Drew’s Note: As I try to do every Friday, I’m pleased to bring you a guest post from yet another interesting thought leader who shares his insights via the blogosphere. So without further ado…Dr. Mark Klein. Enjoy!
A defector is a customer who is no longer buying from you. ‘No longer’ is a relative term; most companies say that a customer is no longer a customer when some well (or in some cases, not so well) defined period of time has elapsed since their last purchase.
Since customers are the most valuable asset of a business, it is extremely important to build early warning systems to spot potential defectors before they walk away — it is much easier to retain a potential defector than it is to reactivate them once they’ve left.
This process is called At-Risk Assessment, and mathematical marketing makes it possible.
An At-Risk analysis should deliver two related numbers for each customer: the probability of defection and the At-Risk percentile rank. The latter number comes from ranking all the customers according to their probability of defection. Customers with a higher risk ranking are more likely to defect than customers with a lower risk ranking. Knowing these numbers, a company can build a strong program to prevent defection.
How to calculate an at-risk score
What doesn’t work too well is just looking at declines in a customer’s purchasing patterns. These may be leading indicators of defection, but by the time they are recognized, it may be too late for an offer with the needed incentives to retain a valued customer. Other methods are needed to spot the potential defector earlier, which is why assuming that the customers at risk are those on the lower end of the loyalty score spectrum is a flawed approach.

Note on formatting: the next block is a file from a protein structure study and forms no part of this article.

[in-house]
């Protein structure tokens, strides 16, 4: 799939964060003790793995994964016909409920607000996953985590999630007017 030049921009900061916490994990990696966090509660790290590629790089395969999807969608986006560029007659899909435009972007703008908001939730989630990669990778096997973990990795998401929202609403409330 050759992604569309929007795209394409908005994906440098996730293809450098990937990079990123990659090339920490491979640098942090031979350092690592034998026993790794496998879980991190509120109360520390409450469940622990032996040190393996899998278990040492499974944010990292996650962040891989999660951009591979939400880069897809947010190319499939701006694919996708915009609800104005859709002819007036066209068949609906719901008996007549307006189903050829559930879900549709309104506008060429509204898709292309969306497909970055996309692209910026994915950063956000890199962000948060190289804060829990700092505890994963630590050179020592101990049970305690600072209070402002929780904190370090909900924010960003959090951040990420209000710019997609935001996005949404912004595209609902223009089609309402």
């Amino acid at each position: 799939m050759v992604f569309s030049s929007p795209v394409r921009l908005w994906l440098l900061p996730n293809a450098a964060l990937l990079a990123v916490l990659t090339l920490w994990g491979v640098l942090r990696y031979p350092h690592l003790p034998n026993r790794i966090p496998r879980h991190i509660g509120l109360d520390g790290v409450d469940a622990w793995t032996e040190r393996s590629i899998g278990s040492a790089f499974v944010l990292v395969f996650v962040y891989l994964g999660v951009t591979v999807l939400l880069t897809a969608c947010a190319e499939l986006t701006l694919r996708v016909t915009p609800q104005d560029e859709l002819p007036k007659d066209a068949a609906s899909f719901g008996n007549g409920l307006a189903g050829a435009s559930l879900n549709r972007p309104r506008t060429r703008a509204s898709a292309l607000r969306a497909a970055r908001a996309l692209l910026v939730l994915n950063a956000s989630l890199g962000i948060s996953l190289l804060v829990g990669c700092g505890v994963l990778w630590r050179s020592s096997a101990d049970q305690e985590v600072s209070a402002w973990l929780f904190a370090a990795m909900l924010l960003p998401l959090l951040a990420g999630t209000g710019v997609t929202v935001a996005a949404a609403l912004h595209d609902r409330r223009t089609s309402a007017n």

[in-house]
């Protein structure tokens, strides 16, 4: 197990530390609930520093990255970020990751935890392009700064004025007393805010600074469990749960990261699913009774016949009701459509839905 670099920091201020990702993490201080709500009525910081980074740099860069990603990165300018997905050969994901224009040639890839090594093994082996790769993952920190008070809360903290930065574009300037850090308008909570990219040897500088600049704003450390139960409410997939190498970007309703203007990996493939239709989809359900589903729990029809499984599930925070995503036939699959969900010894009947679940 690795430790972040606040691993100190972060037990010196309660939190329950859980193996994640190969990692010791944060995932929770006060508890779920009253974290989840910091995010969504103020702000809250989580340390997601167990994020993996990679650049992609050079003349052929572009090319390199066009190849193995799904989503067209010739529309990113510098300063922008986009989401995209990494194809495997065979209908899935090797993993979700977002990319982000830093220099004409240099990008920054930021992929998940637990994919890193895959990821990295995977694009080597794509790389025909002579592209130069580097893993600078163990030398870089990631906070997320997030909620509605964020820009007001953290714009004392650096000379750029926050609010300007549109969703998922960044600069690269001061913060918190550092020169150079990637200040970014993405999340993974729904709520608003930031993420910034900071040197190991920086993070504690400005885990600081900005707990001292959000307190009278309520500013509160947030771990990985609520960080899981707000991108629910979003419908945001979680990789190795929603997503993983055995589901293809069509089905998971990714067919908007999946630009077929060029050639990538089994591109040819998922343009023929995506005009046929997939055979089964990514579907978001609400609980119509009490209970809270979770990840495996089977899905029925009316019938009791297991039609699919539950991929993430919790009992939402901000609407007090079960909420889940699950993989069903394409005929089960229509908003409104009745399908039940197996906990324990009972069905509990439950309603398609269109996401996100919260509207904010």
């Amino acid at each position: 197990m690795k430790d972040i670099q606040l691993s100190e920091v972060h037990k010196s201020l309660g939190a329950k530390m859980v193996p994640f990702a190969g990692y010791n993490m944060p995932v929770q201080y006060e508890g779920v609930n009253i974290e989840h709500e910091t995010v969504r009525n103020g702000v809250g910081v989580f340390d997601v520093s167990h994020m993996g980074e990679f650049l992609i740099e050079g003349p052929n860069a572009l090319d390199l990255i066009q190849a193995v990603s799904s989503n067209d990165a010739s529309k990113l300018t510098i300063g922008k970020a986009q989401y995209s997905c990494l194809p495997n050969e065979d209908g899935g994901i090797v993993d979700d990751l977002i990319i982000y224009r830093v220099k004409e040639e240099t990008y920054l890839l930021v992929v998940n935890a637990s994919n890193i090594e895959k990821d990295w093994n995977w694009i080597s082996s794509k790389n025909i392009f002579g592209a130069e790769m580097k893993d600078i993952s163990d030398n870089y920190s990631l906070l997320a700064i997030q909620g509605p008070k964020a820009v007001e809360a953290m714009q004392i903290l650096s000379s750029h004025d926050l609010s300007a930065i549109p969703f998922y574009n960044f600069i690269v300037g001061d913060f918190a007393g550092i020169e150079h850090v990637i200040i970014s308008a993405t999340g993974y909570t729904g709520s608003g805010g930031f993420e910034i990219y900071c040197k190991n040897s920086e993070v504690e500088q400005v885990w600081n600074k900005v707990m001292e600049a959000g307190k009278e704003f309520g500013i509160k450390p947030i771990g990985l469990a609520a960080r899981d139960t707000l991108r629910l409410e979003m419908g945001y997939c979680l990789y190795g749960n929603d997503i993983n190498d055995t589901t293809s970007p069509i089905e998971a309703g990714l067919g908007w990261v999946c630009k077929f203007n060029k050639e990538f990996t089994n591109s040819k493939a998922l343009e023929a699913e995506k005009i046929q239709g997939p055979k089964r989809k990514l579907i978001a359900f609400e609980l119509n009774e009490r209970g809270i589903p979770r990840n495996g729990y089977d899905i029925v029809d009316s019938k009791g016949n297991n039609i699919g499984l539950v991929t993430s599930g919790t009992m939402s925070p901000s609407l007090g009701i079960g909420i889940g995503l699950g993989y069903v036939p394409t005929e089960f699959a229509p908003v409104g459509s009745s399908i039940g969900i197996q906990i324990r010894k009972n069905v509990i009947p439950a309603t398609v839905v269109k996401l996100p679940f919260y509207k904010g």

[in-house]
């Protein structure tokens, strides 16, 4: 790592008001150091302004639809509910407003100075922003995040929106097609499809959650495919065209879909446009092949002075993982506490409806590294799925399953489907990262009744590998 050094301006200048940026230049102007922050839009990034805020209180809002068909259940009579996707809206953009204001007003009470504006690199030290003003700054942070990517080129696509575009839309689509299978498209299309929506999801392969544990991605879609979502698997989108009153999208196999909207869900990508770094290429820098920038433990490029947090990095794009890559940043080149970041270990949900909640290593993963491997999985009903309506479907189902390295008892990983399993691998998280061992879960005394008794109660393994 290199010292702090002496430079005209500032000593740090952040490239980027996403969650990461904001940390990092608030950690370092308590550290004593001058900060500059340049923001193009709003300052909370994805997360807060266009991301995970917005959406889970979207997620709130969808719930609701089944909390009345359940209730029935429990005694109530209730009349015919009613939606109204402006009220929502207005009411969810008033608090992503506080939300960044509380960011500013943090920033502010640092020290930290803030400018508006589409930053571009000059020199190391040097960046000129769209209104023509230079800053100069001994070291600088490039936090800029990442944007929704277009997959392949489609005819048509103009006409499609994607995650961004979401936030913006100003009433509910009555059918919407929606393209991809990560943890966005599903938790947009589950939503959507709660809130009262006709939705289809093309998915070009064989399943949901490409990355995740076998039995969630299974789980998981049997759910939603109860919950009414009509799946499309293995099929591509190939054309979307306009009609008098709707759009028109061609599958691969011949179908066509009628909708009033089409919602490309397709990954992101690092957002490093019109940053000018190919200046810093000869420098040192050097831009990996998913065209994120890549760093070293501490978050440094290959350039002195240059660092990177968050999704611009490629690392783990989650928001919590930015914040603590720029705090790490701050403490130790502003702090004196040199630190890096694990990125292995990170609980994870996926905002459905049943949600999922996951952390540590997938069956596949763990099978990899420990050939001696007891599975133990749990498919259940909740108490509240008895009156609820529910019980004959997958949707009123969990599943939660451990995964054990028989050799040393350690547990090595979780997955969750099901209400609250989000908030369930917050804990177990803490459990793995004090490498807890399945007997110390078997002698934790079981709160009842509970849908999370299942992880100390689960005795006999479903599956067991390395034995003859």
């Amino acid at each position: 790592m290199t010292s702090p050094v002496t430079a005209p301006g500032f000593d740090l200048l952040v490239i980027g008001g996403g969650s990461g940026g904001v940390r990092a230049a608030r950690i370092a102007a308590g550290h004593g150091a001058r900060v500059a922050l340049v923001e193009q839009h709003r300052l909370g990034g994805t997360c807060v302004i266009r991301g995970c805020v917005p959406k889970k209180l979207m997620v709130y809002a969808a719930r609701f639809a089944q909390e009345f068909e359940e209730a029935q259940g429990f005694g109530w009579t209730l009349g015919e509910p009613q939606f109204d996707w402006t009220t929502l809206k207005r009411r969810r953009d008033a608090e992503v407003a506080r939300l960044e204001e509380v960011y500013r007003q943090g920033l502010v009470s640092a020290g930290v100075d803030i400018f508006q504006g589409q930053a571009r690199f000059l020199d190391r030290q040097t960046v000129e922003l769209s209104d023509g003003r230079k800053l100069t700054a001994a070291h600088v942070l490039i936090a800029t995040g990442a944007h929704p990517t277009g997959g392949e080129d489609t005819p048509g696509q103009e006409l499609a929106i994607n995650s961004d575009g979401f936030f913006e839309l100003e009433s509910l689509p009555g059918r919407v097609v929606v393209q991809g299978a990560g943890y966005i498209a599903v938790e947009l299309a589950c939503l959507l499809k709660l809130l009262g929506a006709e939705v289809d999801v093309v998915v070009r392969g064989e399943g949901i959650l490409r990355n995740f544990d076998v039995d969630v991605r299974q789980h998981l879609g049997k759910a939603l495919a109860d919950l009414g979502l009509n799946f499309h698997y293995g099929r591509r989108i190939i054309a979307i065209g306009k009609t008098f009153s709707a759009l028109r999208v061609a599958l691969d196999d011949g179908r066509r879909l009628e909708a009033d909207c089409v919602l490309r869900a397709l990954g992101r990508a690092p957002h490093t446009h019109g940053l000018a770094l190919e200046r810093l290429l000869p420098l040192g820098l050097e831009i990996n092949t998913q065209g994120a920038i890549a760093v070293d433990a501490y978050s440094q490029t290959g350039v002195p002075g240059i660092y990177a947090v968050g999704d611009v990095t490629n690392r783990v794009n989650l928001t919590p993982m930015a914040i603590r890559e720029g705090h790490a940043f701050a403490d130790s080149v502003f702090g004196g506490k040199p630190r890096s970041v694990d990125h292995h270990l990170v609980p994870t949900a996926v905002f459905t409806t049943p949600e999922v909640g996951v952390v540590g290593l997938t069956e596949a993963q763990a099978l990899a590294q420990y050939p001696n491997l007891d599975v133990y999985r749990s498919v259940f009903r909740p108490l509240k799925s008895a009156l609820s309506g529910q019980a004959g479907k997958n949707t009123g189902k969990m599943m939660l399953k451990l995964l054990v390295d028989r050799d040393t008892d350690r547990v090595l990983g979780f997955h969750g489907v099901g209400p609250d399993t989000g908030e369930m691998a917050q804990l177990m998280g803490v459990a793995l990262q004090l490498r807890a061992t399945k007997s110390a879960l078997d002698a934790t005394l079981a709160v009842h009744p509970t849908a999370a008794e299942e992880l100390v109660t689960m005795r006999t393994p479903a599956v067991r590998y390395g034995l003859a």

The best approach is:
- Identify a set of variables or customer characteristics that may be leading indicators of defection.
- Analyze these variables using a technique known as Logistic Regression, which lets us determine which of these variables are actually significant indicators of defection.
- Use what we’ve learned to actually assign a probability of defection to each active customer.
Logistic Regression tells us how much of the probability is explained by each of the predictor variables, and we can rank them accordingly. This makes the probability more actionable since we have some guidance as to what we need to offer to each customer.
The chart below shows the distribution of At-Risk scores for a real company, along with the revenue from each customer. Each dot is an identifiable customer. Customers to the right have a higher risk of defection than those to the left. The red dots represent high value customers with a higher risk of defection. (Click on chart for full-sized view)
Done properly, a Logistic Regression analysis can tell us:
- How accurately the model is assigning customers based on the relevant factors
- Which customers exhibit traits of an active customer, yet have become inactive; they were predicted to respond to our campaigns but did not, and may be worth another touch
- Which customers are active, but exhibit all the traits of a defecting customer, the truly At-Risk customer
Stay tuned for part two of this guest post…how to use At Risk scores.
Dr. Mark Klein is is CEO of Loyalty Builders LLC, the developers of Longbow, a web-based direct marketing system that predicts the future buying behavior of existing customers. He blogs frequently on Mathematical Marketing and recently published his first novel.